Scientists have found water in glass beads recovered from the Moon by the Chinese Chang’e-5 spacecraft.
According to the study, which was published in Nature Geoscience, the Moon stores around 270 quadrillion kilos of water among microscopic glass beads.
The study proposes that this stored water may be recovered and utilized by humans on future lunar expeditions.
Why is this tale significant?
Recent data from lunar exploration missions contradicts long-held ideas that the Moon is devoid of water.
Intriguingly, ISRO’s Chandrayaan-1, India’s first lunar expedition, also found evidence of the existence of water on the Moon.
The Moon mineralogy mapper sensor onboard the spacecraft identified diagnostic absorption bands of water on the lunar surface.
How are glass beads made on the lunar surface?
Without an atmosphere, the Moon is susceptible to meteorite strikes. Theoretically, these assaults result in the creation of glass beads on the Moon’s surface.
The heat caused by the impacts of space rocks with the lunar surface causes the surrounding surface material to melt, which eventually solidifies as beads.
How do molecules of water develop on the Moon?
These beads capture water, which is made up of hydrogen and oxygen molecules.
According to Mahesh Anand, co-author of the paper, the solar wind is the source of the hydrogen required to produce water. Solar winds are charged particles released by the Sun.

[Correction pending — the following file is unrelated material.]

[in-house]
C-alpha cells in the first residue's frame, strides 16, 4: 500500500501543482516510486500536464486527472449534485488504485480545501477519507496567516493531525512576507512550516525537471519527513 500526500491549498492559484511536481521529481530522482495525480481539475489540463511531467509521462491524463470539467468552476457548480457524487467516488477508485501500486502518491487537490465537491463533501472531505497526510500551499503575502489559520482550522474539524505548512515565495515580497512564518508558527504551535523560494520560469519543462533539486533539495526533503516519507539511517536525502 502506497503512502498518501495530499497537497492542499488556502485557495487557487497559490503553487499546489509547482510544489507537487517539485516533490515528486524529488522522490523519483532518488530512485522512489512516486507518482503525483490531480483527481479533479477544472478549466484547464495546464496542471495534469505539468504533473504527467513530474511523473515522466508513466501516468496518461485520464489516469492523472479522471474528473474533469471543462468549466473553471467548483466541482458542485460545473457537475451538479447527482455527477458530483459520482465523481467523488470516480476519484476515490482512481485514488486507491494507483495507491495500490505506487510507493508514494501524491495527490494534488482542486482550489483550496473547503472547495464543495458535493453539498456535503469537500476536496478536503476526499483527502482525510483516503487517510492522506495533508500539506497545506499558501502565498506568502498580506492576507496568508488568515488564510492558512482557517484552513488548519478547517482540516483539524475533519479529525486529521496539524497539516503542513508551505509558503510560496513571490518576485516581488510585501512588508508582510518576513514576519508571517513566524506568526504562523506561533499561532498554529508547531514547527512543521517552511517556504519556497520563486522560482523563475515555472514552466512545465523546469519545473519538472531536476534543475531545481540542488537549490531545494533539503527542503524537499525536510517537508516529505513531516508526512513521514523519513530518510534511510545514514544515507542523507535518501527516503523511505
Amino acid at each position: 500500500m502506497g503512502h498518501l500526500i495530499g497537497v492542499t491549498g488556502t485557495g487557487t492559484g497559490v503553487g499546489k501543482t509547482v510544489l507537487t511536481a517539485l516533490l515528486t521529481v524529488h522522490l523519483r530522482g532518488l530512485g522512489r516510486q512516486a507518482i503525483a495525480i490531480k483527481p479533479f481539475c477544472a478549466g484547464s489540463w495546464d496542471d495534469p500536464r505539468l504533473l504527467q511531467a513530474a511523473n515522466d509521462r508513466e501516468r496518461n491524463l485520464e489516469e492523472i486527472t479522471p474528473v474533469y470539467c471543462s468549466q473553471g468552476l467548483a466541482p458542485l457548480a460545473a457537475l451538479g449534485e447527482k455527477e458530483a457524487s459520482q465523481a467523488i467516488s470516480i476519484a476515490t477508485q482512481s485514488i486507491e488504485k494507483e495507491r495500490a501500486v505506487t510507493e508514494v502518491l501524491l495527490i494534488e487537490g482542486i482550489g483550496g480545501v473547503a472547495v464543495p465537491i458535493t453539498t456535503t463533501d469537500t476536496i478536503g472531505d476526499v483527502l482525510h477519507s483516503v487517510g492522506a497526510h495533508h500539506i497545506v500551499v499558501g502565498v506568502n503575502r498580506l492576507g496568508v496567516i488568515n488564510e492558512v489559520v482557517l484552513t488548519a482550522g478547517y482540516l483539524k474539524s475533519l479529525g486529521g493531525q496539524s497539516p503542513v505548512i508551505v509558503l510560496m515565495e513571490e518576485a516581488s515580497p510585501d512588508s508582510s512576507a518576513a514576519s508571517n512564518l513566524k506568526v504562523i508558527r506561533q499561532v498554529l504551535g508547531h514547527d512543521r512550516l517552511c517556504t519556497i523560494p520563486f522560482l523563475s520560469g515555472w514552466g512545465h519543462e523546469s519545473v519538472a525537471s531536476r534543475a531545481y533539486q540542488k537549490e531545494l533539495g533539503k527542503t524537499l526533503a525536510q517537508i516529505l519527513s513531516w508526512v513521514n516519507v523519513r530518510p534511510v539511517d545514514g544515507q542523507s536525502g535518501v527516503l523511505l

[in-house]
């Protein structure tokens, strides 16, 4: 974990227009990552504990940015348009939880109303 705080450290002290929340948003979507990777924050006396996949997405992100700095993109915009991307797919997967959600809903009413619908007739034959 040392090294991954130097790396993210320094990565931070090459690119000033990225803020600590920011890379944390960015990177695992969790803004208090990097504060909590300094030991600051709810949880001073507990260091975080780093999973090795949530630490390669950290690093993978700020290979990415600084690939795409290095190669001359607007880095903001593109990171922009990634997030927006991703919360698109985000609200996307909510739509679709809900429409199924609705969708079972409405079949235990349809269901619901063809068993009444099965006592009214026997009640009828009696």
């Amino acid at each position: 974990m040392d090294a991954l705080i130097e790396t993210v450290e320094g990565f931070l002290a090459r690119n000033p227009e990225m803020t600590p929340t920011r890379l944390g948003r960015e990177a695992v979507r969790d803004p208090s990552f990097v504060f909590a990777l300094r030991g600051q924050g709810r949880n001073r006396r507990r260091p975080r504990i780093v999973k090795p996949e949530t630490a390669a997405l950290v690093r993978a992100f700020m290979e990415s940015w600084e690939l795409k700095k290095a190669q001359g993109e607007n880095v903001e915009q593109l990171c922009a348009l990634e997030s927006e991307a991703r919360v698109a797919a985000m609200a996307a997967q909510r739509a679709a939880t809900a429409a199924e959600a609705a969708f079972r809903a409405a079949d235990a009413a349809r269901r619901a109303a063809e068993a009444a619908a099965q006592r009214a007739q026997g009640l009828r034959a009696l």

Oxygen is very plentiful, prevalent in lunar rocks and minerals, and constitutes almost half of the Moon’s composition.
How can you remove water from the glass beads?
According to experts, the interaction of solar winds with the lunar surface might lead to a sustained lunar cycle on the Moon.
The scientists examined 117 glass beads obtained from the Moon by the Chang’e-5 mission for the study.
According to Anand, around 100 degrees Celsius of heat would be adequate to extract the water from the glass beads.
Chang’e-5 is a lunar mission.
In December 2020, the Chang’e-5 lunar mission sent back around two kg of lunar rock pieces and dust.
Chang’e-5 landed in a region of the Moon that had not been previously explored by US or Soviet missions.
The Chinese expedition gathered the youngest lunar rocks ever discovered, which were distinct from those previously brought to Earth.